in that time to pay off these teasing debts 
and to defray the expenses of going to Ox- 
ford to compete for an open scholarship at 

College, where the candidates were 

two years older than at Baliol. 

Paul had often heard his father speak of 
a very old friend of his, a great London 
merchant — Colin Cottrell by name. 

A self-made man, who had begun life 
with nothing but a strong will, a stout 
heart, and a great fuud of industry and self- 
den iai. 

He had risen as such men do rise, and 
now was one of our commercial magnates. 

His wharves and his warehouses (situate 
in Thames Street) were known all over the 
civilized world. 


Paul, after many restless days and sleep- 
less nights, resolved on asking his father to 
write to Mr. Cottrell, to know whether he 
had a vacancy for a youth of Paul's age, as 
a paid clerk. 

" Two years," said Paul to himself — 
" two years of hard work and spare living 
would enable me to pay all, and perhaps 
put by enough to compete for some other 
scholarship where the candidates are a little 
older than at Baliol." 

Meanwhile Mr. Penryn, weakened by 
illness, was a prey to secret terrors and 
misgivings, vain regrets and profitless re- 

He had exhausted all that remained of 
the old Cognac and Jamaica rum. 

He had no means (luckily for him) of 
continuing the use of such stimulants. 

All the money appropriated to house- 
keeping was regularly paid to old Patience 
out of the produce of the farm. 

Mr. Penryn did not dare ask her to fetch 


him spirits from the Chequers or the Alta- 
mount Arms. 

Still less could he, Penryn of Penryn, 
enter either of those public-houses. 

The beer which he and Paul drank was 
home-brewed, and they had no wine left 
but elder or currant — excellent of its kind — 
made by old Patience, and not very liberally 
supplied by her, being reserved for birth- 
days and other fetes. 

It was fortunate for Mr. Penryn that he 
could not privately obtain brandy or other 
spirits. He would soon have become 
lunatic or paralysed. 

As it was, he was in a very low-spirited, 
dejected, irritable state, on the verge of 
melancholia, and always in terror lest Paul 
should discover bis dreadful secret. 

He shed many tears — for he was still 
veiy weak — when Paul laid the case firmly 
but respectfully before him, but he at once 
agreed to his son's wish and wrote to Mr. 



A few days elapsed, and one bright morn- 
ing the postman brought Mr. Penryn two 

Mr. Penryn was walking np and down 
the avenue watching for the postman.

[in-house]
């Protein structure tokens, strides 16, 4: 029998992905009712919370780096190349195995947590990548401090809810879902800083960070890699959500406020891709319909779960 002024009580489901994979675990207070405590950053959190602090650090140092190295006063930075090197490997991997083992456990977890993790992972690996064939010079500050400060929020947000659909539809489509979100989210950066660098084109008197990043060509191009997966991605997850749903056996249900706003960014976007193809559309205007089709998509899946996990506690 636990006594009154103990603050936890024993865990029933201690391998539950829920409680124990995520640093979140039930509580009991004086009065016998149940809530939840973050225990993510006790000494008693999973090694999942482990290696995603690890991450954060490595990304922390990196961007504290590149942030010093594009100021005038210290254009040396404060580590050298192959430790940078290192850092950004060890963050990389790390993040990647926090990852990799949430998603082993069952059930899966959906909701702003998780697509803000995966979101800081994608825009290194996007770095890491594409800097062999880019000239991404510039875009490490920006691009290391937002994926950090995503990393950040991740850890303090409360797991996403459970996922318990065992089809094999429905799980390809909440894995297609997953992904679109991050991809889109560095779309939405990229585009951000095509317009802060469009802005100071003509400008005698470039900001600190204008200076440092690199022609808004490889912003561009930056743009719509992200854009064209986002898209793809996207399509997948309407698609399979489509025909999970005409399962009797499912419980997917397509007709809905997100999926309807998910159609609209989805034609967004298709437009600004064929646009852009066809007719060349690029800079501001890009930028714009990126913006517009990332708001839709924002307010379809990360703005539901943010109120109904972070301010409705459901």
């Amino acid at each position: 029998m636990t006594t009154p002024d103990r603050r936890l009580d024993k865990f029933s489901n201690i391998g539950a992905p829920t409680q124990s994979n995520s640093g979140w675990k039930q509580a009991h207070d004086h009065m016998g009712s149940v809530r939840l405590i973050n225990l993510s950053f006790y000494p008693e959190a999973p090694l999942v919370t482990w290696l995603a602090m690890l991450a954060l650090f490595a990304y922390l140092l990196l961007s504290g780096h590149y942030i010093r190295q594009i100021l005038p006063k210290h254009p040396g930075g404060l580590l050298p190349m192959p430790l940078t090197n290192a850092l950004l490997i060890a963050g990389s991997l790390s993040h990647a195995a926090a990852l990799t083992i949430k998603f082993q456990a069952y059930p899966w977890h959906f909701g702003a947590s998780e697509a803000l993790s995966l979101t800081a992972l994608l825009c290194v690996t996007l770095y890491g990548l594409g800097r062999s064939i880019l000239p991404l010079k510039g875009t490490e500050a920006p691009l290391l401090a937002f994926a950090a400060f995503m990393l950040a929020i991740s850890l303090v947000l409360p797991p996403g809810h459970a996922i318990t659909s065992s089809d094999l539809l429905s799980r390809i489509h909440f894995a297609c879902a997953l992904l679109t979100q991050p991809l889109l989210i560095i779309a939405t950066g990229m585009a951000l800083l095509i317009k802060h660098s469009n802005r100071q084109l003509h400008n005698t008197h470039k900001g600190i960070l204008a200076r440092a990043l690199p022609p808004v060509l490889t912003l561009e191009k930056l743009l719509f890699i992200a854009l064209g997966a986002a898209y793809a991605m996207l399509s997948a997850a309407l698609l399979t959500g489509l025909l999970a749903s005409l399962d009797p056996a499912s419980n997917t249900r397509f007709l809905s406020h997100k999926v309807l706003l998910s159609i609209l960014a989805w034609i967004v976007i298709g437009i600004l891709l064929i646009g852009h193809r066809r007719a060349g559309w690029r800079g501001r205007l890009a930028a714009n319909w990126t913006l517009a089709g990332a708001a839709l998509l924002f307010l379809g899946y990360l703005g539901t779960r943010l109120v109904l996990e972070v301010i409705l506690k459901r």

He was now always nervously anxious 
for letters. 

These two were given to him at the gate. 

Paul, from his window, saw his father 
open and read them, and put them into his 

After breakfast, during which repast Mr. 
Penryn was nervous, tremulous, and ex- 
citable, nothing was said about the letters ; 
but when Paul was about to go to his own 
room to study, Mr. Penryn said — 

''Paul, give me my hat and stick. It's 
so bright and fine I shall go and take a 
turn by the sea. I don't feel at all the 

Paul obeyed. 

His father, before going out, put one of 
the letters which he had received that 


morning- into bis desk, and handed the 
other to his son, savins — 

"Read this, my dear boy. It's from 
Cottrell; and ponder on its very unsatis- 
factory contents." 

Mr. Penryn passed out at the hall-door, 
and Paul, watching him till he had left the 
garden by a postern gate, hurried across 
the lawn to a honeysuckle bower. Paul 
opened the letter, and read and re-read it, 
and then he ^rew deadly pale and a spasm 
was at his heart and at his throat. 

A light flashed in upon his mind ! 

His father, alwa} T s careless, and very con- 
fused in his head since his illness, had made 
a mistake ! 

He had put Mr. Cottrell's letter in his 
desk, and had handed Paul one from Sligo 
Downy, dated New York. 

The hands — both mercantile — were a 
good deal alike, and the paper of both 
letters was thin and bluish. 

Mr. Penryn had unconsciously put 


Downy's letter in Mr. Cottrell's envelope, 
and vice versa. 

In Downy's letter he alluded to the 
selling out Iry Mr. Penryn of his niece 
Ann's thousand pounds stock. 

He tried to excuse his own conduct in 
advising the investment in which it had 
been swamped. 

He said he himself was starving in a 
garret in New York, and he implored Mr. 
Penryn to send him a small sum of money 
by return. 

Paul had borne up manfully hitherto. 

Now shame bows the young head and 
burns into the cheeks, and for a few minutes 
prostrates the manly spirit. 

Hot tears gush from his eyes, and he